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Anselm's Philosophy - Sophomore Paper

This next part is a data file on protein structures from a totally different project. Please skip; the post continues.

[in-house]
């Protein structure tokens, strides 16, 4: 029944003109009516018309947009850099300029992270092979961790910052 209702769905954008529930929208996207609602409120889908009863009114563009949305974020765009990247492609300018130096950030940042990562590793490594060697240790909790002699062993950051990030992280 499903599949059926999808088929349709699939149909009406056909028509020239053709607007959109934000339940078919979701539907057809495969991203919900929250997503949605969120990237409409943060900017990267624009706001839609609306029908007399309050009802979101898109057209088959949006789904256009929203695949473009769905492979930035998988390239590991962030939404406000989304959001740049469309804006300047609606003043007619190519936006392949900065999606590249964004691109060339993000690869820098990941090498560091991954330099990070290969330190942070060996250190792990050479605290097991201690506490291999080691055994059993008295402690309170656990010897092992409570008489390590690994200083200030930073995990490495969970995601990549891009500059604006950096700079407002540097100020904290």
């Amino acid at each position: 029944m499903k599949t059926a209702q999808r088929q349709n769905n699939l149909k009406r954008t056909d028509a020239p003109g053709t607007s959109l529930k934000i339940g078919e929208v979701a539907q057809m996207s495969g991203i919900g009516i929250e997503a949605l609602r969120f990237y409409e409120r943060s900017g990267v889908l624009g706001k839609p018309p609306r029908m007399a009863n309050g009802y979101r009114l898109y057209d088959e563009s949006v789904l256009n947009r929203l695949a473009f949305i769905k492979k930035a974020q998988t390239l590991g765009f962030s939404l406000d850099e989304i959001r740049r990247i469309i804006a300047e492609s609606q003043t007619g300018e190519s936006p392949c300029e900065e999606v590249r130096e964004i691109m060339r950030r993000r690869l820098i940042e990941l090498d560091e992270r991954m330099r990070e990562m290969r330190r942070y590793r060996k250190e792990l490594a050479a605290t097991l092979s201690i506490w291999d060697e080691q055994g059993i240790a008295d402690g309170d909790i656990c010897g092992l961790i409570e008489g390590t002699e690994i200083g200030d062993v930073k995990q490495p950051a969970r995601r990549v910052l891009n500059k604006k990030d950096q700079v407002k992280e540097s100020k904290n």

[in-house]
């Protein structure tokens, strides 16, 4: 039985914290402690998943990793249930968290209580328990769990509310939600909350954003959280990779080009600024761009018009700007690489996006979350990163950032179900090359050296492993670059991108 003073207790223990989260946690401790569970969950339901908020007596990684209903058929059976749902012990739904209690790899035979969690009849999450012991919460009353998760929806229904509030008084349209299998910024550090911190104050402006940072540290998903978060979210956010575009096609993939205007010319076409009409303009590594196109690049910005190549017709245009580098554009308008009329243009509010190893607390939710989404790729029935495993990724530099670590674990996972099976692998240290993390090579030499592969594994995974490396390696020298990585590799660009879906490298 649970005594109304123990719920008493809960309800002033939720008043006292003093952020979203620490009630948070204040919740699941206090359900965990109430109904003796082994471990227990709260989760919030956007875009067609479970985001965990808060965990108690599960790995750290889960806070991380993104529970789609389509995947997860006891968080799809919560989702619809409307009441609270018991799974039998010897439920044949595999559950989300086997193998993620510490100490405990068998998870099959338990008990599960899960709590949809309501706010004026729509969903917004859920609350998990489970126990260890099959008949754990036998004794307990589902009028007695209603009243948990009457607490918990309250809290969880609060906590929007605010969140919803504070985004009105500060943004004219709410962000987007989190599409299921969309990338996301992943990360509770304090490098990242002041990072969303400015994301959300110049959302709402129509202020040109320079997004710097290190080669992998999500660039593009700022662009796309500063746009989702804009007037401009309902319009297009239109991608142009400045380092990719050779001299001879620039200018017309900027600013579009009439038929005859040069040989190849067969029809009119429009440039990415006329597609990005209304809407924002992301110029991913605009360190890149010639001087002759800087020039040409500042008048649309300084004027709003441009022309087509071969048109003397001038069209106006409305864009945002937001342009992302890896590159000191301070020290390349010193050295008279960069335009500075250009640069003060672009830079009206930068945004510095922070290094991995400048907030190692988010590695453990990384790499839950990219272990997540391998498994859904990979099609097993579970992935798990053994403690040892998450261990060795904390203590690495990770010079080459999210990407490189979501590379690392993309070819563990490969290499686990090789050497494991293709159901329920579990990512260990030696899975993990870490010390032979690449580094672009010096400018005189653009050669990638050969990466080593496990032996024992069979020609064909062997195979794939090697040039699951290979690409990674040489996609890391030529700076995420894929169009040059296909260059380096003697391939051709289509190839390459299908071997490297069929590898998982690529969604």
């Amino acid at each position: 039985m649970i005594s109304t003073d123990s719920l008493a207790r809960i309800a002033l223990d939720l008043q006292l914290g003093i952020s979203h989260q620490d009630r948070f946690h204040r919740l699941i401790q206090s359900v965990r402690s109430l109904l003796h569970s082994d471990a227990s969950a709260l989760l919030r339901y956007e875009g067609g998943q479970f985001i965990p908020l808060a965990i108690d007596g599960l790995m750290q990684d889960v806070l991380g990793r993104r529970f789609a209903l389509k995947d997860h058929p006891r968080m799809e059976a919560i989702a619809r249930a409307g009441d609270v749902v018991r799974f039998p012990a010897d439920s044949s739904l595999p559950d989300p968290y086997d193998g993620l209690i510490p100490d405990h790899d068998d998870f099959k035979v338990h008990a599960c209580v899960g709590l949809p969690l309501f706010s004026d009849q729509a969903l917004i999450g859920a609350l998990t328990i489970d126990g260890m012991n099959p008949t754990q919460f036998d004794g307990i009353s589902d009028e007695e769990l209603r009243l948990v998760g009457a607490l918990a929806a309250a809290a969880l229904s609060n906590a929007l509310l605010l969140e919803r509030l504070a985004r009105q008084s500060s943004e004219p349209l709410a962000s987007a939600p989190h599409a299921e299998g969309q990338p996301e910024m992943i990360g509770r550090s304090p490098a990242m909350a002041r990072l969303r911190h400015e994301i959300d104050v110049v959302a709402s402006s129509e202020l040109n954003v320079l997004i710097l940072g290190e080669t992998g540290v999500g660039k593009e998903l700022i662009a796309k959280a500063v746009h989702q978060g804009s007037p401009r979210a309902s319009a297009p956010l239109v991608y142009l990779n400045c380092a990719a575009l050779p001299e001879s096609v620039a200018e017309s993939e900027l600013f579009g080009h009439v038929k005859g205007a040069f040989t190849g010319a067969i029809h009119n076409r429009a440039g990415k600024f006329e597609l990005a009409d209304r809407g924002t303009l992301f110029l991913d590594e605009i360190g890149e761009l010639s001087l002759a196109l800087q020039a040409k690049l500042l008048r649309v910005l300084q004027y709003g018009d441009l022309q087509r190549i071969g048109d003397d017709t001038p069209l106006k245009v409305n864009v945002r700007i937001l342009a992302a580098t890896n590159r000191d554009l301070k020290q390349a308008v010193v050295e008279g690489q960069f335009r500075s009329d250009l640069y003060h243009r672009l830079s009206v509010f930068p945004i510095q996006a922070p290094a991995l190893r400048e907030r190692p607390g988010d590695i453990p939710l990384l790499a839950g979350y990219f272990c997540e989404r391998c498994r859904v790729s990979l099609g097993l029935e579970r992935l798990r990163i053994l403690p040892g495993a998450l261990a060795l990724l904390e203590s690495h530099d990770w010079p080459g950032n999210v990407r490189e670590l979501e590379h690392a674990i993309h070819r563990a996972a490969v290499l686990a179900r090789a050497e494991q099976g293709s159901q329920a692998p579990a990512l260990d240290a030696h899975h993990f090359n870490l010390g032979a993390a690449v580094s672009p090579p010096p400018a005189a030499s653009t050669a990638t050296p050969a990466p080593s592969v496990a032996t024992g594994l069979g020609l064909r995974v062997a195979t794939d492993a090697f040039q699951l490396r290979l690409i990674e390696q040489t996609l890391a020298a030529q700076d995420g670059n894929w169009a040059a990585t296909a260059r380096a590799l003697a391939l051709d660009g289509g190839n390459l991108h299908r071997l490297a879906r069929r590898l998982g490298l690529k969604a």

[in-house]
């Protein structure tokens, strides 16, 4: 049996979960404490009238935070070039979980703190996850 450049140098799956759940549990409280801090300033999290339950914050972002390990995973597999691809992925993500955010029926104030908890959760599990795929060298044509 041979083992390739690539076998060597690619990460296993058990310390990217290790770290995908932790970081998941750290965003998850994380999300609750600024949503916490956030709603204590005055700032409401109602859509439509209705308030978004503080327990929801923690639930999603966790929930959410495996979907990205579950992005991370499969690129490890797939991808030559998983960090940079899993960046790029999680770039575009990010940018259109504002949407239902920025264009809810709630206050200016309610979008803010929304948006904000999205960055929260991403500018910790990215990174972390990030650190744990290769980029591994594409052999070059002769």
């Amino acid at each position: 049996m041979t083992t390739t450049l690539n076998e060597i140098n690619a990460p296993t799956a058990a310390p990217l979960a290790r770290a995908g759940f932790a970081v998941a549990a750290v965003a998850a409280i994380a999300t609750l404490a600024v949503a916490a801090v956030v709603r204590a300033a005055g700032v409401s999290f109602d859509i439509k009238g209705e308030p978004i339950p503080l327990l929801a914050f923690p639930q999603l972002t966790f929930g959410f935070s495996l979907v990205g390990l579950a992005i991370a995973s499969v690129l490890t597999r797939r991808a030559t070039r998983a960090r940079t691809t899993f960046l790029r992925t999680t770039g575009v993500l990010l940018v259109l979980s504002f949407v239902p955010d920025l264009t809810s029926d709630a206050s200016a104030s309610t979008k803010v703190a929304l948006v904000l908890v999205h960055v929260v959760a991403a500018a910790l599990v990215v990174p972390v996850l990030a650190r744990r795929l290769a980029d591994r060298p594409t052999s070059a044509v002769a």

Anselm=s definition of AGod@ starts by saying that God is the greatest being we can possibly think of. When Anselm states this, it essentially means that it is not possible to think of a being greater than God. Anselm also states that if God is the greatest thinkable being, he is referring to the fact that it would be impossible to imagine or to create in ones mind someone or something being better than God. Therefore, it would be impossible to say that God only exists in ones mind because it is much greater to exist in reality than it is to exist only in ones mind. Anselm then suggests that God has many attributes which describe him. Among these being: self-existent, a necessary being, omnipotent, omniscient, completely just and timelessly eternal. After reading the Proslogion by Anselm, it gave me a greater understanding of these attributes listed above. Although, they are all of equal importance, I feel the most prominent of God=s attributes is the fact that he is self existent. In essence, that means that God depends on nothing else for his existence, he is uncaused. Therefore, his existence is timelessly-eternal. This means that God cannot stop existing. On the other hand, contingent beings (such as ourselves) depend on something else for their existence. One example of this is, that as a child we utterly depended on our parents for food, clothing, and shelter. Contingent beings therefore can begin to be or cease to be at anytime. They can, unlike God, be here today and gone tomorrow. Anselm uses the definition of God (the ontological argument), in which I have described above, to prove God=s existence. As I mentioned, Anselm believes that God is the greatest being we can possibly think of. He does this by first trying to prove the opposite of what he really wants to prove. For example, lets suppose God does not exist in reality. We then could think of something greater, a being that has all the same virtuous characteristics as we think God as having, but also being able to exist in reality. He then tries to prove that this supposition leads to a conclusion which cannot possibly be true. Then the original God would not actually be the greatest thinkable being, this new something else, that actually exists would be. This new God which actually exists would then be able to be seen, heard and touched by the individuals who believe he exists as the greatest thinkable being. Nevertheless, it is obviously impossible that the greatest being we can think of should not be the greatest being we can think of. Therefore, the conclusion that God does not exist must be false. Anselm then believes that the opposite of this supposition must then be true. A perfect God must actually must exist in reality. Otherwise, God would not be totally perfect. Existence is perfection. AIt is one thing for something to exist in a persons thought and quite another for the person to think that thing to exist.@ (Anselm Chapter 2) A modern day example of Anselm=s theory is that if I can really imagine a perfect girl for me. This girl would actually exist somewhere in the world. A girl with all of the best qualities that I can possibly imagine someone as having. She would be everything that I am looking for. According to Anselm=s beliefs, she would most defiantly exist. AFor if it exists only in the understanding , it can be thought to exist in reality as well, which is greater.@ (Anselm p.380 Chap.2) Anselm uses God=s definition to argue that God cannot be thought not to exist. Anselm does this by stating that God cannot even be thought not to exist, not only is his existence a fact but his non-existence is completely impossible. He confirms this by saying AAnd indeed whatever exists except you alone can be thought of as not existing. You alone of all things most truly exists and thus enjoy existence to the fullest degree of all things, because nothing else exists so undoubtedly, and thus everything else enjoys being in a lesser degree.@ (Anselm Chapter 3) The nonexistence of all other beings is possible, but when it comes to the nonexistence of the most perfect thinkable being, it is not possible. The argument for God=s existence is very similar to the argument that it is impossible for one to believe that God does not exist. After reading Anselm=s ontological argument, I had a difficult time debating whether I believed his theories justified God=s existence. Basically, I came to the conclusion that Anselm has not thoroughly proven his theories to be true. Also, after reading Gaunilo=s Reply on Behalf of The Fool, it greatly confirmed my doubts and uncertainties about Anselm=s ontological theories. Gaunilo did a superb job at dissecting each of Anselm=s theories, point by point. He did this best by using strong arguments and explicit examples. The most powerful example Gaunilo used to discredit Anselm was the theory of Athe Lost Island.@ This example is basically about an island (somewhere in the ocean) which is said to be Amore plentifully endowed than even the Isles of the Blessed with indescribable abundance of all riches and delights.@ (Anselm p.396) If someone should tell me such a story, I would find it rather easy to understand what the story teller was saying. I could even almost picture what this island would look like. But if this storyteller went on to say that this island actually exists without a doubt, AI would have a hard time deciding who is the bigger fool, me if I believe him or him if he thinks he has proved its existence@ (Anselm p.396) According to Anselm=s theory, Anselm would most likely believe that the island exists in reality. But, I tend to agree with Gaunilo when he says Ait must be proved to me by some unassailable argument that this being merely needs to be thought in order for the understanding to perceive with complete certainty that it undoubtedly exists.@ (Anselm p.394) Furthermore, to get a better understanding of Anselm=s theories, I believe the wording needs to be tightened up. When that is done, it brings out many contradicting statements within his theory. In which case, Anselm=s philosophy tends to lose much of its credibility. An example of one of these contradictions is when Anselm says Aa being existing in reality is greater than to exist only in the understanding. Now if another being exists only in the understanding, then whatever also exists in reality is greater than it. Thus, that which is greater than everything else will be less than something, and not greater than everything else. @ (Anselm P.394) I also believe there are three additional major flaws within Anselm=s theory. The first being, that Anselm=s theory states that God is everything to everyone. I find this hard to believe because each and every individual has a different view of how he or she perceives God. I believe this all starts with Anselm=s vague definition of God (he is the greatest being we can possibly think of) mearly because many different people have many different views of God. Within our society there are no two individuals whom are exactly alike. Therefore, each unique individual develops his or her own specific beliefs and perception of God. As children we are taught religious beliefs through our families, but we do not necessarily have to accept nor follow these beliefs once we get older. Typically, as we grow into adulthood, we develop our own beliefs. I believe there are no two individuals who will give God the same exact attributes and if two different individuals give God opposing attributes, it is impossible for God to exist. It would be impossible for God to be everything to everyone. For example, one may believe that God is a forgiving being, while another may believe that God punishes beings for doing wrong. By Anselm=s definition, God can=t have both attributes. A final problem that I have with Anselm=s philosophy is that he believes that if you can imagine something existing then it defiantly does exist. In the book Anselm=s critics state Athat someone who does not know the meaning of the word, who thinks only of the impression made on his mind by hearing the word and tries to imagine its meaning.@ (Anselm P. 395) There is no way to use a word such as God as a being or an existence because I believe that everyone has a different definition. I can understand the words Agreatest possible being@ but understanding this does not necessarily mean that such a being exists. For example, I understand the words Aflying car@, but we all know that there are no flying cars. But Anselm argues that AI have the concept of this being in my mind, therefore this being exists.@ (Anselm p.395) I believe that this is where Anselm takes a giant leap of faith. In conclusion to whether Anselm=s definition of God gives actual proof of God=s existence, I believe that the only way to believe that God actually exists is by having true faith in him. Although, Anselm gives many possible reasons for God=s existence. Most of these reasons are rather vague and unbelievable